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Marschalk v. Weber

Decided: December 20, 1950.

F. PAUL MARSCHALK, PLAINTIFF-APPELLANT,
v.
ANTHONY WEBER AND STELLA WEBER, DEFENDANTS-RESPONDENTS



McGeehan, Jayne and Wm. J. Brennan, Jr. The opinion of the court was delivered by Jayne, J.A.D.

Jayne

The present appeal invites a consideration of a judgment of involuntary dismissal entered in this action in pursuance of the determination of the trial judge at the conclusion of the plaintiff's case.

It is evident that on July 13, 1949, the defendants executed a memorandum in writing granting sole and exclusive authority, for a period of three days from that date, to the plaintiff, a duly licensed real estate broker, to procure a purchaser for them of two contiguous parcels of land consisting of approximately eight acres in the City of Clifton, with the two dwellings situate thereon, for the price of $57,500, or "for any other price or on any other terms to which the seller may consent in writing * * *."

The writing also contains the following notable and significant terms:

"The seller agrees to pay the agent a commission of 5 per cent of the gross sale price in case said property or any portion is sold or exchanged by the agent, the seller, or any other person during the term of this contract."

"The seller agrees to assist and cooperate in such sale."

"Commission or commissions shall be earned when the agreement of sale is executed by the buyer and seller, said commission shall not be payable until the deed is delivered and the purchase price is paid in full when the same shall be due and payable.

"The seller represents that he has the legal right to sell said property, and that he can and will execute a sufficient instrument of conveyance."

It is elementary that in the consideration of a motion to nonsuit or its progeny, the motion to direct an involuntary dismissal of the action, all of the evidence which supports the alleged cause of action of the party against whom the motion is made must be accepted as true, and such party shall be accorded the evidential benefit of all the inferences that may logically and legitimately be deduced therefrom. Lipschitz v. New York & New Jersey Produce Corp. , 111 N.J.L. 392 (E. & A. 1933); Scarano v. Lindale , 121 N.J.L. 549 (E. & A. 1939); Schwartz v. Rothman , 1 N.J. 206 (1948); Fischetto Paper Mill Supply, Inc., v. Quigley Co., Inc. , 3 N.J. 149 (1949).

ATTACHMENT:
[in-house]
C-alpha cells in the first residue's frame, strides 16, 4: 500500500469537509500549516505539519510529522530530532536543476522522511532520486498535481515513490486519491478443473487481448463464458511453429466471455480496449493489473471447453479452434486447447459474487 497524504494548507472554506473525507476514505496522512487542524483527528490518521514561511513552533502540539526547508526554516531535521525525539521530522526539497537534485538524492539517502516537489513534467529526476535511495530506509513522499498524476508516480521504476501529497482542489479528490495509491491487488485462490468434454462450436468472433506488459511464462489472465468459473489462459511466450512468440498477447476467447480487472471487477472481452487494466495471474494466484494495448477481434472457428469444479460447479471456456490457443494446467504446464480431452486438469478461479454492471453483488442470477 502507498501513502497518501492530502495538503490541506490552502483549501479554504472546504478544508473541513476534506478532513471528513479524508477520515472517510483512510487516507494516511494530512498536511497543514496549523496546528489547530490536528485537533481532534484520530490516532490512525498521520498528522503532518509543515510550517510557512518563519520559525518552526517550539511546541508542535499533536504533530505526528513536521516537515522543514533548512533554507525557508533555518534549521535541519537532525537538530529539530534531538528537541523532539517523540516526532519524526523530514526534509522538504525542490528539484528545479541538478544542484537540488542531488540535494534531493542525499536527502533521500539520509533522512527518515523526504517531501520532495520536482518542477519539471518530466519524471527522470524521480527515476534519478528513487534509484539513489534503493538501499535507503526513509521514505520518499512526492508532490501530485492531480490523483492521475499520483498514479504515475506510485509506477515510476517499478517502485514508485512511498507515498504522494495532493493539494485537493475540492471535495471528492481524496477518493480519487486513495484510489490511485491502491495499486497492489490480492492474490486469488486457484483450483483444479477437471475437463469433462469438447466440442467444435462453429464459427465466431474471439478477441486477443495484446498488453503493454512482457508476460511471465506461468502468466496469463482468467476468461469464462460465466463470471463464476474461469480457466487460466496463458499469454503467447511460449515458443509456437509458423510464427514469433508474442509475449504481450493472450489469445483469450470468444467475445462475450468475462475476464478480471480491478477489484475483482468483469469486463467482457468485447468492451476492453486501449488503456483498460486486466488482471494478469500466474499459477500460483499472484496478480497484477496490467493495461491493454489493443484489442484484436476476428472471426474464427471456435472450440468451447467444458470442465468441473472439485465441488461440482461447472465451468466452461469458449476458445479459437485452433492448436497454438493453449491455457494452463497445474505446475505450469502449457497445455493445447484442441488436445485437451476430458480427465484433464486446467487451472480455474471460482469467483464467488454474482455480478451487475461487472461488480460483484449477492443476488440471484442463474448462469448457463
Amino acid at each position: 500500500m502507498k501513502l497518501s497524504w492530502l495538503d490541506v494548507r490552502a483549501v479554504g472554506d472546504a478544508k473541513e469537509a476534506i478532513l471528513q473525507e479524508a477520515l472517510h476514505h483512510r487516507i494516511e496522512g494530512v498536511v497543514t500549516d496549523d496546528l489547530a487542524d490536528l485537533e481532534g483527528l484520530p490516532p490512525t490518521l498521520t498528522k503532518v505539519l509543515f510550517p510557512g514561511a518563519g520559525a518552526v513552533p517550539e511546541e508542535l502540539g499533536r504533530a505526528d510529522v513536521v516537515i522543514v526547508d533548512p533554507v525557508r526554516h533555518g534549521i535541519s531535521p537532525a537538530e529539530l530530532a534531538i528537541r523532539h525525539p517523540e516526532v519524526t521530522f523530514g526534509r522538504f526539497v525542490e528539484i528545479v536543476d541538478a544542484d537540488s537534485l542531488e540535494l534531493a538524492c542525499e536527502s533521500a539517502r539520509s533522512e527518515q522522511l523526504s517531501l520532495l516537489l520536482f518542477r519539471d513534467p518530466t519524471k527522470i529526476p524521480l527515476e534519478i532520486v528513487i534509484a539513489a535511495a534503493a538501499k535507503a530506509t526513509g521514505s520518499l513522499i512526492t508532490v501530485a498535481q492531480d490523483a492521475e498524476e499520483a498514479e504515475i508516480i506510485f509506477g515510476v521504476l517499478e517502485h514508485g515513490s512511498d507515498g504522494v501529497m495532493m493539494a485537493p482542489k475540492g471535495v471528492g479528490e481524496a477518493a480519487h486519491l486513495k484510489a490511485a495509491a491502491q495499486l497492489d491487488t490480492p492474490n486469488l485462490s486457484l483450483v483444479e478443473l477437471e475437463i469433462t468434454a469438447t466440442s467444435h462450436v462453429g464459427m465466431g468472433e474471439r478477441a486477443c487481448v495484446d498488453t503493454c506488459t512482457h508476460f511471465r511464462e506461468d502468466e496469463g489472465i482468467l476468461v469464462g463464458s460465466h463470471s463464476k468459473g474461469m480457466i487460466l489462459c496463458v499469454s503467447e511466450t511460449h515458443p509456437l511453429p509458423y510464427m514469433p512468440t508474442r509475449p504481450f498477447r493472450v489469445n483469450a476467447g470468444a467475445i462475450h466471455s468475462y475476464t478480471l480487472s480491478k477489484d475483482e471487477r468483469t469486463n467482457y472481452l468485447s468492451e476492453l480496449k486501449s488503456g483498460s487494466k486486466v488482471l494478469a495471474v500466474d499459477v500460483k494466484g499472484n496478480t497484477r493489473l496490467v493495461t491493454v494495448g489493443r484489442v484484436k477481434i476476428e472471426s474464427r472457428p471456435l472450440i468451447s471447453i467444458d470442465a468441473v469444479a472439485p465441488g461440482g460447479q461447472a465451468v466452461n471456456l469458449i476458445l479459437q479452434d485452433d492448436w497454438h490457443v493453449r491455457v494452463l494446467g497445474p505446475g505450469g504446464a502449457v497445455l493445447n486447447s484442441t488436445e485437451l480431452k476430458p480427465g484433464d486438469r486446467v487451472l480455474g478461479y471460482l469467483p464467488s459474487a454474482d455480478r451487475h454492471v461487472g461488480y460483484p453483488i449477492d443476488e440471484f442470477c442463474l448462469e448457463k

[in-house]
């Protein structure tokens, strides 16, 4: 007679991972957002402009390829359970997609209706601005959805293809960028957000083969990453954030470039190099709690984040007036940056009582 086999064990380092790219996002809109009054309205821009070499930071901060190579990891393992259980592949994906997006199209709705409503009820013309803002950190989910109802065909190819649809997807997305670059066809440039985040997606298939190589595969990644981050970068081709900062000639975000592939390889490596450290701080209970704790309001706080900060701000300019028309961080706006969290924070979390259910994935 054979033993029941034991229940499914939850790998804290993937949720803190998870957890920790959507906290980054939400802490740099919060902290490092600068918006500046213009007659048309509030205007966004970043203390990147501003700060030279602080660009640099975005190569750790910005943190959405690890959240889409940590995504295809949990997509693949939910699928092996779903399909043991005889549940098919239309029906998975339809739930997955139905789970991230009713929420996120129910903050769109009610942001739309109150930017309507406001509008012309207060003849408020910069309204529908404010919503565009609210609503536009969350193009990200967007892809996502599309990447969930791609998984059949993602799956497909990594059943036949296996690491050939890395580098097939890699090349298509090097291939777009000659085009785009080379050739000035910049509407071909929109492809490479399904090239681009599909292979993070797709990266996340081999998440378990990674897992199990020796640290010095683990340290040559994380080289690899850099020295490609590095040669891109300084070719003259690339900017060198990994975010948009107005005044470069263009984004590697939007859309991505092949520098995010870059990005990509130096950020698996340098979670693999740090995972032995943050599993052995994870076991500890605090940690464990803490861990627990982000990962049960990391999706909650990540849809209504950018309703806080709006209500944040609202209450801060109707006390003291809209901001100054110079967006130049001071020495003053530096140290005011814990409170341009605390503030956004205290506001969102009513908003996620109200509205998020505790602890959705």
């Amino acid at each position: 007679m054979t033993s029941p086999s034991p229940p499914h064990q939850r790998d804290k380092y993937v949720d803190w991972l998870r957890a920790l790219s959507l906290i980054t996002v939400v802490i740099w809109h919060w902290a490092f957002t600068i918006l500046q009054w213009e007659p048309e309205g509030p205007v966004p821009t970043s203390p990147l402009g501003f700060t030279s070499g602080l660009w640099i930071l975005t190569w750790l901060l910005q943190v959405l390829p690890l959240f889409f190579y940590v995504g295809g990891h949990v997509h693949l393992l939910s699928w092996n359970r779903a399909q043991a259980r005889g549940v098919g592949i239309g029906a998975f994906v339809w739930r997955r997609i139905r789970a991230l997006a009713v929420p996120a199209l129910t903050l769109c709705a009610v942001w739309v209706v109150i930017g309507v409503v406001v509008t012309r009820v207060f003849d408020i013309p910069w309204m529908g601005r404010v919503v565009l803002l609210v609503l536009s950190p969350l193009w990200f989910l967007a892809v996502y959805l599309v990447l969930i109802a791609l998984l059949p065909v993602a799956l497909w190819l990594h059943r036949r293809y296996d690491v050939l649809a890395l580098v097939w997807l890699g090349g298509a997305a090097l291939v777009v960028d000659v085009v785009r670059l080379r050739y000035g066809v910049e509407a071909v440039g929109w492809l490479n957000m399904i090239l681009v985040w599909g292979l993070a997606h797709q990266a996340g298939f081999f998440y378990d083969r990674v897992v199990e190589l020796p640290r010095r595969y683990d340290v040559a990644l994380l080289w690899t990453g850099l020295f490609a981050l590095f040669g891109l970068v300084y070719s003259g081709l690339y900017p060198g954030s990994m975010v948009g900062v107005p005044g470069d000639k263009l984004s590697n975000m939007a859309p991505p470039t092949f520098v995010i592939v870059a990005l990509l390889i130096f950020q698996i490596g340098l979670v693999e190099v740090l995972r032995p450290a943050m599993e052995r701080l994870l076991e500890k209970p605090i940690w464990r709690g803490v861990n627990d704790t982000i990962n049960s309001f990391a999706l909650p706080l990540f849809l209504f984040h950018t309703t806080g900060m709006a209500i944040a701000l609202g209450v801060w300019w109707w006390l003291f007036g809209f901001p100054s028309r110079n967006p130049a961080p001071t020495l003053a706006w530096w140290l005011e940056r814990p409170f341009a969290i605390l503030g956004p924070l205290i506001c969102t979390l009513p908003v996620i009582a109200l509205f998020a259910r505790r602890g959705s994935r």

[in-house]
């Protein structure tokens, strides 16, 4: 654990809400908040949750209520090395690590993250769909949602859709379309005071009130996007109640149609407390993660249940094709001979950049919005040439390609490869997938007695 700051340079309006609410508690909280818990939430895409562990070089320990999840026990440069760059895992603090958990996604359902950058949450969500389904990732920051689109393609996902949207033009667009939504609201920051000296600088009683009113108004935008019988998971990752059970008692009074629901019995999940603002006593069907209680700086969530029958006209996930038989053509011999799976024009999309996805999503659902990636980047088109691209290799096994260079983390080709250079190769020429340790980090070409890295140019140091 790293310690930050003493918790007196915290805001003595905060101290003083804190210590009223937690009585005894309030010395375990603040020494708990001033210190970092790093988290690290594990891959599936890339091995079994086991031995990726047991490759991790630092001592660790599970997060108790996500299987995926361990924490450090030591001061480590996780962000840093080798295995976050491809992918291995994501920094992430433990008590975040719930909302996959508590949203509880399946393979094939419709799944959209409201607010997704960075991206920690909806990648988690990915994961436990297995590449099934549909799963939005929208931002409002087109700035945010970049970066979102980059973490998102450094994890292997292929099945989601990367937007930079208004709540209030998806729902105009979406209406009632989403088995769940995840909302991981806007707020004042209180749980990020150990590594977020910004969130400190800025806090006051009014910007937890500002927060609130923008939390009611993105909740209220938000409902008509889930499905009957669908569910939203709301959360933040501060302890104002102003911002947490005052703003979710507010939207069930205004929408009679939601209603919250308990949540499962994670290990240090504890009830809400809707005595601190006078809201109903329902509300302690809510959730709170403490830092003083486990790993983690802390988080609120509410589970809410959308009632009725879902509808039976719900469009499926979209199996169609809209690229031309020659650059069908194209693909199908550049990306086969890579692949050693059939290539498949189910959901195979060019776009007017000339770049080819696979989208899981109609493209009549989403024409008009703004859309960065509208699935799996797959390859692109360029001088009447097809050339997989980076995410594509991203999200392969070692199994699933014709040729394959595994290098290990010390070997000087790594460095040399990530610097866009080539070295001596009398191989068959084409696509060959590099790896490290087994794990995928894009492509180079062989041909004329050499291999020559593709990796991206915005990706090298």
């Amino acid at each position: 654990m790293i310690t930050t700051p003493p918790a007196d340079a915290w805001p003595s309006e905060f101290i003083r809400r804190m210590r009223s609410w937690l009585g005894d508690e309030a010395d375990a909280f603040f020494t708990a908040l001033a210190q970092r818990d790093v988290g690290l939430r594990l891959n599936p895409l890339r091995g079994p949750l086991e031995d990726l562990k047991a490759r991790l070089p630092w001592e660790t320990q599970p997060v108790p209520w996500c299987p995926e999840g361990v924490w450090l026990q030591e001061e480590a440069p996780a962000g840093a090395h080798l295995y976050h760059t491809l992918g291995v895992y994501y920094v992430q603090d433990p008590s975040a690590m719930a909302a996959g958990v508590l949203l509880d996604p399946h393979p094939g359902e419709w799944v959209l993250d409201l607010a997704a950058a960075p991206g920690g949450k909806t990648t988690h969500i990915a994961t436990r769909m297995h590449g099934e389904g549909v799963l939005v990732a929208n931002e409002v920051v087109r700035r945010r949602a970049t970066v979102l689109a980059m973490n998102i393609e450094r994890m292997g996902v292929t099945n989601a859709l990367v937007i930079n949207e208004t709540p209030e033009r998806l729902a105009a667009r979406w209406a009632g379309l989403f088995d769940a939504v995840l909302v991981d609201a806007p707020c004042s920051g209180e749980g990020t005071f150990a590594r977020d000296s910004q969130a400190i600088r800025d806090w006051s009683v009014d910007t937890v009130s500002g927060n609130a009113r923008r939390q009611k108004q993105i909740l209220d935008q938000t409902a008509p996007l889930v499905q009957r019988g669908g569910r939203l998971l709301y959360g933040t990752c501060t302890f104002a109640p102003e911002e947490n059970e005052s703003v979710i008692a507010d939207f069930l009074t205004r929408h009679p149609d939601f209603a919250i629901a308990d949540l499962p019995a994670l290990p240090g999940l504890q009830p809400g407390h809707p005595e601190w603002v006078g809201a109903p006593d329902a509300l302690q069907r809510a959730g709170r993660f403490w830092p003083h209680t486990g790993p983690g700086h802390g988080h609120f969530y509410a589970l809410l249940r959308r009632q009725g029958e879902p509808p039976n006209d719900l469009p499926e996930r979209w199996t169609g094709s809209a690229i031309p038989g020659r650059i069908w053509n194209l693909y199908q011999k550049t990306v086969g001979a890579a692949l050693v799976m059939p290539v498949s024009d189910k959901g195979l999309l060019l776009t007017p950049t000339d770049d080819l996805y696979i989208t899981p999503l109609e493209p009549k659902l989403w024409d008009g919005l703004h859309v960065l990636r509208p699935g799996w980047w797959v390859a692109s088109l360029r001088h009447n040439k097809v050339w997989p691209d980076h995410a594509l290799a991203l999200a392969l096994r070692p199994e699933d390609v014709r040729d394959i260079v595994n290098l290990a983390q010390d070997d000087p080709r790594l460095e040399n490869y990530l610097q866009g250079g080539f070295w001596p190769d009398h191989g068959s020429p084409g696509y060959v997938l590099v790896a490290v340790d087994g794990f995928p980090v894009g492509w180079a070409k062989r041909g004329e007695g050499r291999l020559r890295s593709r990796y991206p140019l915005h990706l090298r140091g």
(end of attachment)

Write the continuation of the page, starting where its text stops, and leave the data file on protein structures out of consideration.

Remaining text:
There was testimony from which the jury might have logically and legitimately inferred that on the evening of July 14, 1949, the plaintiff, through his salesman, submitted to the defendants a bona fide offer from the Rusmont Corporation, a corporation of New Jersey, to purchase the property designated in the agency agreement for the specified price, provided the defendants would also convey to the purchaser another parcel of approximately one-half acre in the same vicinity for the purchase price of $1,500.

The defendants sought time to consider and on the following evening, July 15, 1949, they orally expressed their approval of the proposed terms of the offer. The following morning a check of the Rusmont Corporation in the sum of $1,000 was delivered to and received by the defendants.

Monday afternoon, July 18, 1949, at the offices of the attorney of the defendants, was designated by mutual consent as the time and place for the execution of the agreement of sale. At the appointed time the defendants' attorney announced

that the transaction would not be consummated and he returned the check. The defendants themselves explained to the broker, "We have changed our minds. Of course, we will take care of you. Do not worry about it. We have changed our minds about selling."

It is immediately observed and indeed acknowledged that the written memorandum, in so far as it conferred exclusive authority upon the plaintiff to negotiate a sale of the particular real estate therein identified, was in conformity with the statute. R.S. 25:1-9. The history of the statute is briefly ...


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